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WSJ: Beware of Health IT Bubble: Not Enough ‘Actual Business Plans’
Veteran VC Says Beware of Health IT Bubble: Not Enough ‘Actual Business Plans’

Timothy Hay from the Wall Street Journal  wrote a great article after he interviewed me.
With software executives filling out the roster at this year’s JP Morgan Healthcare Conference, and with the reported IPO plans of medical cost-transparency software provider Castlight Health at a $2 billion valuation, information-technology for the health-care industry is beginning to look nearly bulletproof as a sector. But with feverish activity and high valuations comes the danger of a bubble, said veteran investor Anne DeGheest, who was an investor and entrepreneur through the tech boom of the 1990s, and who founded Sand Hill Road firm HealthTech Capital several years ago.

 

Ms. DeGheest has invested extensively in medical devices and in health-related information technology, and she said she learned in the ‘90s to read the signs of an economic bubble. She sees some of those signs today, telling Venture Capital Dispatch of a potential “Series B crunch” as a number of health entrepreneurs without solid business plans try to raise money from investors.

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Anne DeGheest | 04 February 2014

Will Digital Health succeed? Any lessons from the Dot Com eHealth failures?

HealthTech and Digital Health investment doubled in 2013 to over $2 Billion. However, over 73% went to seed and series A investments, with still a flat amount of deals funded by venture capitalists at the series B and C stages. Are we going to see a growing funding crunch for all these young companies or will we see increasing VC investments?


Will the Digital Health movement succeed? Any lessons from the Dot Com eHealth failures?

With new digital health accelerators opening doors weekly across the country, are we running the risk of another Dot Com like “Bubble”, when too many companies got started with poorly defined business models and an over exuberance of early seed capital that led to a terrible funding crash that killed most of them, including several very good ones?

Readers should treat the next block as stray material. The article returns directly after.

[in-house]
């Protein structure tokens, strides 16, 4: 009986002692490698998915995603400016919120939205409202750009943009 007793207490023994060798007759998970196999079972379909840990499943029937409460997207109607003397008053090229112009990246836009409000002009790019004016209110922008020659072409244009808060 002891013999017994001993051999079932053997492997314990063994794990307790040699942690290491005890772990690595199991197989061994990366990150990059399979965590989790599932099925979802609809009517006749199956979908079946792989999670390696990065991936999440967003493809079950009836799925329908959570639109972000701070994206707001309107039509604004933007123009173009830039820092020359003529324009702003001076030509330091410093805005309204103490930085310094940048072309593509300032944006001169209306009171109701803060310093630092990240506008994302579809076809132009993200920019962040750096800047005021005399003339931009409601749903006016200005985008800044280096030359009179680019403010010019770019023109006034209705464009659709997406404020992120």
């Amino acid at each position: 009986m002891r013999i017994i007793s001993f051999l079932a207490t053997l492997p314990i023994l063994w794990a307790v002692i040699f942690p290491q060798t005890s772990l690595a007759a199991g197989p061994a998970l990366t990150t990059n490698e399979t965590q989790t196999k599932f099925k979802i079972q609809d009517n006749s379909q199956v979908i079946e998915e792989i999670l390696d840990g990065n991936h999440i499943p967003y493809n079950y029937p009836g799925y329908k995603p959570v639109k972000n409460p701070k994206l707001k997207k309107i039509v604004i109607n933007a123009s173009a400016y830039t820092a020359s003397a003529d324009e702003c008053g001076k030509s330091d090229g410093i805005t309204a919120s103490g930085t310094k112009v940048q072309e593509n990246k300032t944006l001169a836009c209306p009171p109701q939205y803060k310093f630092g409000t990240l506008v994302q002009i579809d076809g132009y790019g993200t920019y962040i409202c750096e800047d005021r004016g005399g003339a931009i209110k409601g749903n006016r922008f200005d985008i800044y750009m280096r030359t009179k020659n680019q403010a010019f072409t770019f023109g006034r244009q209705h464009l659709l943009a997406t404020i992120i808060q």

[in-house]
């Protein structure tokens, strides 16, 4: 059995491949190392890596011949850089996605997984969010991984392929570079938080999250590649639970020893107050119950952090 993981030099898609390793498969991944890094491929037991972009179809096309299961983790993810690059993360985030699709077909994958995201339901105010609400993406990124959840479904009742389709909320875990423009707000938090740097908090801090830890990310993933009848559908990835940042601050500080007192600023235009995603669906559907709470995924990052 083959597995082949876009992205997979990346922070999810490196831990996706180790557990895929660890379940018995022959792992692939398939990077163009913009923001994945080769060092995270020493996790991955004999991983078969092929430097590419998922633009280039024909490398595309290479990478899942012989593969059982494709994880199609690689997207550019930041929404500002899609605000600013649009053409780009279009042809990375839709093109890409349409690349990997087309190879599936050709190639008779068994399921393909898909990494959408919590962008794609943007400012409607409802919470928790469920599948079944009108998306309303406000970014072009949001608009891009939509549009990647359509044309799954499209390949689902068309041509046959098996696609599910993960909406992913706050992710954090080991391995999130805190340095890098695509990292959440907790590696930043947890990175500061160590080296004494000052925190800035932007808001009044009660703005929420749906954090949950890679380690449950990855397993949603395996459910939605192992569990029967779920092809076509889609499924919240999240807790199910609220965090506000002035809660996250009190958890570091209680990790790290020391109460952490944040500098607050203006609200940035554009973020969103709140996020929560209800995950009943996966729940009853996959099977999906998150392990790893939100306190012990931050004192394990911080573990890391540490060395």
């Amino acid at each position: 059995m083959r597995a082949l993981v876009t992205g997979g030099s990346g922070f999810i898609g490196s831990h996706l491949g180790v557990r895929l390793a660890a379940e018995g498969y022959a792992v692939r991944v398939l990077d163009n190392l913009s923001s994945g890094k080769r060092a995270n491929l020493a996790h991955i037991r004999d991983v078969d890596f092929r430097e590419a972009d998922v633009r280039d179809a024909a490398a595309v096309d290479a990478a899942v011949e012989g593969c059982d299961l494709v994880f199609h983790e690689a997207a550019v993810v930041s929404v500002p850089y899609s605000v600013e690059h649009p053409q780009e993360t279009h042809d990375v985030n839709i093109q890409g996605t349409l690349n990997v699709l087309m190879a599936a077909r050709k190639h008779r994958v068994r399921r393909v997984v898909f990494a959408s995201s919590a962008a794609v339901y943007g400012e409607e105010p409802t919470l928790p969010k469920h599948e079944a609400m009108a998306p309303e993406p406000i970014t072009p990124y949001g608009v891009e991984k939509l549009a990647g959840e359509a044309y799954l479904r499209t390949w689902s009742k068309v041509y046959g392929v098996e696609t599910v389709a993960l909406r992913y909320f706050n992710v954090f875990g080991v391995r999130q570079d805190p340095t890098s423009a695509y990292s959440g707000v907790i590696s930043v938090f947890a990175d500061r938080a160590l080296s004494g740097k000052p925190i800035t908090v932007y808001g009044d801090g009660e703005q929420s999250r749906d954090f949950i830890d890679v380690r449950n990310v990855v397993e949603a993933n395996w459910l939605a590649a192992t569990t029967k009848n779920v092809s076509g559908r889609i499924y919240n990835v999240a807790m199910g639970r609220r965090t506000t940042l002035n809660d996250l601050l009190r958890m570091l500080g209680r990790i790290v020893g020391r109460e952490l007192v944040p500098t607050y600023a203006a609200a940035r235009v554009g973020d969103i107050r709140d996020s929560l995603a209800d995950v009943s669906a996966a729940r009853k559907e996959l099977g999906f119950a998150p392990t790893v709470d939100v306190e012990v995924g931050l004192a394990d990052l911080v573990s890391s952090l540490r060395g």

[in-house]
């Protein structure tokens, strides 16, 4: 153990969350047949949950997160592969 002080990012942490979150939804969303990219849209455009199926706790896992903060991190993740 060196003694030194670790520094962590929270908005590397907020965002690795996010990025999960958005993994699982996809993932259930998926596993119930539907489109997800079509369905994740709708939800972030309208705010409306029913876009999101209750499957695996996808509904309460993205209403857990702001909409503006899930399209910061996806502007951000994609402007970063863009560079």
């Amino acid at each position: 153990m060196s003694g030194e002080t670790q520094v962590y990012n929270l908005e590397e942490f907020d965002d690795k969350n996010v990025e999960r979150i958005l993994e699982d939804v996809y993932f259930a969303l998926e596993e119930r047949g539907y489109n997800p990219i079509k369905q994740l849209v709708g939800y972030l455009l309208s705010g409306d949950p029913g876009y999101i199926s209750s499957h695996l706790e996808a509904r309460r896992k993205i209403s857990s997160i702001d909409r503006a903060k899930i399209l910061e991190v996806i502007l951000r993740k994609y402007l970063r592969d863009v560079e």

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Anne DeGheest | 02 February 2014

HealthTech Conference 2013 identifies massive opportunities for healthtech entrepreneurs
HealthTech Conference 2013 identifies massive opportunities for healthtech entrepreneurs

By Anne DeGheest

Please check my article on VentureBeat:

HealthTech Conference 2013 was bustling with energy with “an all-star lineup” of the leading minds in the healthcare industry. The sold-out event demystified the tectonic shifts in our healthcare system and identified specific actions that startup companies must take to be successful.

Big takeaway: The healthcare industry is being disrupted in a massive way, and 16% of GDP is being turned over, creating a tsunami of opportunities!

Overcoming challenges to build successful healthtech companies

The conference emphasized the need for collaboration between healthcare systems, payors, suppliers, entrepreneurs, and investors around emerging opportunities for healthcare innovations. Some of the key takeaways included:

  • The existing Gold Rush towards quickly deploying new digital health solutions is repeating the mistakes we made during the dotcom years — focusing too much on building a demo to show off the digital technologies instead of building a proven value-added solution that a lot of people are willing to pay for.
  • Entrepreneurs often develop a technology without spending enough time defining the pain points for all the stakeholders involved. The winners will create total solutions that benefits physicians, patients, and the ultimate payors.
  • Existing care delivery is not sustainable for both the hospitals and physicians. New models will emerge that deliver care wherever patients are: at home, at work, or at the mall.
  • New data created must be liquid and easy to integrate with other health information systems from mobile systems to hospital EMRs. We do not need more data silos. And don’t forget to ensure HIPAA data compliance for security and privacy requirements.
  • Data only has value if it becomes actionable with proven impact metrics on the subpopulation that needs to change. For example, digital technologies that enable aging at home need to address seniors with different technology skill sets than they would use to address younger consumers.

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Anne DeGheest | 23 November 2013



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